Come and explore Toronto’s Riverside neighbourhood, rich in architecture, culture, heritage, and art. On this self-guided tour you’ll learn about the many eras and styles of architecture Riverside houses, representing over 100 years of Canadian history. Get ready to walk or wheel to explore Toronto’s Riverside:
STOP 1: The Riverside Bridge
(Queen St East between River St & Davies Ave)
Officially called the Queen Street Viaduct, the structure was first built in 1803 as a wooden bridge, which washed away several times. In 1911, the bridge was updated to the permanent steel truss structure you see today with materials imported from England. Eldon Garnet and others contributed their artistry to the bridge in 1996, “This River I Step In, Is Not The River I Stand in”. The art references the Greek Philosopher Heraclitus’ notion that you cannot step in the same river twice. Since 2015, thanks to the Riverside Gateway Bridge Project, the bridge and art have been illuminated nightly.
STOP 2: The Smith Block
(639-655 Queen East)
Originally built as a block of nine properties – a grand central hall flanked on each side by four units – the remaining six properties of the former Smith Block all retain a significant amount of their Richardsonian Romanesque design elements, including decorative brickwork and arches and upper-level arched windows, along with many of the building’s original stone details. The properties were designated as being of ‘heritage and cultural value’ by City of Toronto Council in November 2017.
STOP 3: The Broadview Hotel
(106 Broadview Ave)
Originally built by Archibald Dingman in 1891 as a Romanesque-style hall for public gatherings, ‘Dingman’s Hall’ underwent a 1907 ownership change and converted to rooming houses for men working in factories or on the rail lines. In the 1980s-2014, the building fell into disrepair as Jilly’s strip club with rooms above. In 2014, the original heritage features of the exterior of this iconic building were restored and the interior was transformed into The Broadview Hotel, adding a rooftop patio with the best views of Toronto’s skyline. Today this property remains an excellent example of the Richardsonian Romanesque Style with original sandstone, brick and terracotta composition, the richness of detailing (e.g. panels with decorative reliefs), and a rare pyramidal tower at the top with dormer windows.
STOP 4: The Opera House
(735 Queen St East)
when it opened in 1909, the building at 735 Queen St East was an Edwardian vaudeville stage called La Plaza Theatre. As films eclipsed vaudeville, the building became a cinema. At the time, the three-storey red-brick building contained residential apartments on the second and third floors and shops on either side of the entrance that faced Queen Street East. Patrons entered the theatre through a narrow foyer, which led to a small inner lobby. As multiplexes made large single screen venues no longer viable as cinemas, the venue shifted focus to the performing arts. In 1989, under new ownership, it became The Opera House – one of Toronto’s premiere venues for live music and shows – and underwent facade improvements in 2015 to achieve today’s look and feel, and added The Opera House Grill and patio on its west side.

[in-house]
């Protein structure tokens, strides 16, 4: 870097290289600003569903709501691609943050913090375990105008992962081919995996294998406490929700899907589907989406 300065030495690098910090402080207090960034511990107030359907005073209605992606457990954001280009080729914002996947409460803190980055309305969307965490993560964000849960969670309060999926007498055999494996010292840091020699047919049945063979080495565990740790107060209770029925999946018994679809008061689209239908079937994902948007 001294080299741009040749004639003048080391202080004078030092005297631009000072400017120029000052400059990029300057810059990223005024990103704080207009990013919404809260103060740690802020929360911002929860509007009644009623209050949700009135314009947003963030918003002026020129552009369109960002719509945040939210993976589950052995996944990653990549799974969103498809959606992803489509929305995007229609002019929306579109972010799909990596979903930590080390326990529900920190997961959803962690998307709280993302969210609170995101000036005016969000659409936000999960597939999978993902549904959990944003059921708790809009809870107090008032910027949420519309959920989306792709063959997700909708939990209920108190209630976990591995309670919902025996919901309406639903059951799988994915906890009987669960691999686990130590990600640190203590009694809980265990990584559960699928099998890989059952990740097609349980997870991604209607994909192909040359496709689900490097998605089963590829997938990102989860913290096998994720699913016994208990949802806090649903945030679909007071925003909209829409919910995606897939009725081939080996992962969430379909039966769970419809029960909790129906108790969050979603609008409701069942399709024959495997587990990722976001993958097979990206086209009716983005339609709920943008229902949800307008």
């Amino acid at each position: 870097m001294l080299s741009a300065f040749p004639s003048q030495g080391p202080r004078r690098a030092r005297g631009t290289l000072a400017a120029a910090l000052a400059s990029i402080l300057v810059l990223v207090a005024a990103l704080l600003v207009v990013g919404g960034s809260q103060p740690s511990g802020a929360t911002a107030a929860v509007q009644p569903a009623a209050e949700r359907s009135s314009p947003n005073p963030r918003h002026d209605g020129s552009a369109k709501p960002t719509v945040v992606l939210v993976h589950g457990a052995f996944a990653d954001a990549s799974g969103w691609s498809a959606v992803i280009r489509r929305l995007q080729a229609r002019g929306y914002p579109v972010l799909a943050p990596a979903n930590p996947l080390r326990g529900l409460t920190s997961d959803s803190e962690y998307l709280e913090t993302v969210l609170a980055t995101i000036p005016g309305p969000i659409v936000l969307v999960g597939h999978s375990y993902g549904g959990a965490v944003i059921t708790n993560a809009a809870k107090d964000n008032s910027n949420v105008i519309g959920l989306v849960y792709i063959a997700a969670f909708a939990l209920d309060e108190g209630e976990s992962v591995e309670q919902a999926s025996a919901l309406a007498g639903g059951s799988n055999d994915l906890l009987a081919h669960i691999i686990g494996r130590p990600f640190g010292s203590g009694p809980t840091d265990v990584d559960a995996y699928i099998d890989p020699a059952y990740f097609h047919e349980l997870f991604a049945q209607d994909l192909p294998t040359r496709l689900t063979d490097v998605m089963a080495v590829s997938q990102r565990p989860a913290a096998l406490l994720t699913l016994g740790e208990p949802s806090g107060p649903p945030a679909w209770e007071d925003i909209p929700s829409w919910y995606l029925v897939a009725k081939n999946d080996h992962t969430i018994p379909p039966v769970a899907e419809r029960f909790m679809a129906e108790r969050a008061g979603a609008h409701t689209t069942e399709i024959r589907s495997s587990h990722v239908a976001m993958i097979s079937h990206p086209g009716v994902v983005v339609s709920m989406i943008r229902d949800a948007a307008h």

STOP 5: Stephan Caras Int’l Headquarters
(744 Queen St East)
Operated as the headquarters and couture fashion house of internationally renowned Canadian designer, Stephan Caras, the structure was originally built in 1905 as the Canadian Bank of Commerce. The property was historically designated by the City of Toronto in 1985. The building is of Neo-Classical style and designed by Frank Darling and John Pearson – the same architects who designed the Ottawa Peace Tower of the Parliament buildings.
Designed by E.J. Lennox, the same architect who designed Old Toronto City Hall and Casa Loma. The building was constructed in 1912 and served as Postal Station G until 1975. The building was acquired by the City of Toronto, designated of heritage and culture value in 1973, and renovated into the Ralph Thornton Community Center and the Queen/Saulter Library Branch in 1979.
STOP 7: Poulton Block
(798 Queen St East)
Poulton Block, built in 1885, was constructed for William B. Poulton, a painter and a Mason, primarily for use by the Masonic Orient Lodge. The block was designed by Kennedy, Gaviller & Holland Architects, in Gothic Revival style. The third floor, marked by Moorish window arches, served as ‘Orient Hall’ until 1912. From 1888 to 1910, the Toronto Public Library’s ‘Eastern Branch’, its first branch east of the Don River, was located in rooms at the back of the building, which today houses Boxcar Social, a popular coffee shop & bar.
STOP 8: De Grassi Street Workers Cottages
(52 De Grassi St.)
This pictured example below at 52 De Grassi St was built originally for workers in manufacturing companies that operated around these parts. The cottage style in Toronto is a descendant of a one-storey house model with gabled roof shown at the great Crystal Palace Exhibition in London in 1851 as an example of ideal worker’s housing. These homes, innovative in their day, had windows for fresh air, separate bedrooms for children, and even indoor sanitation.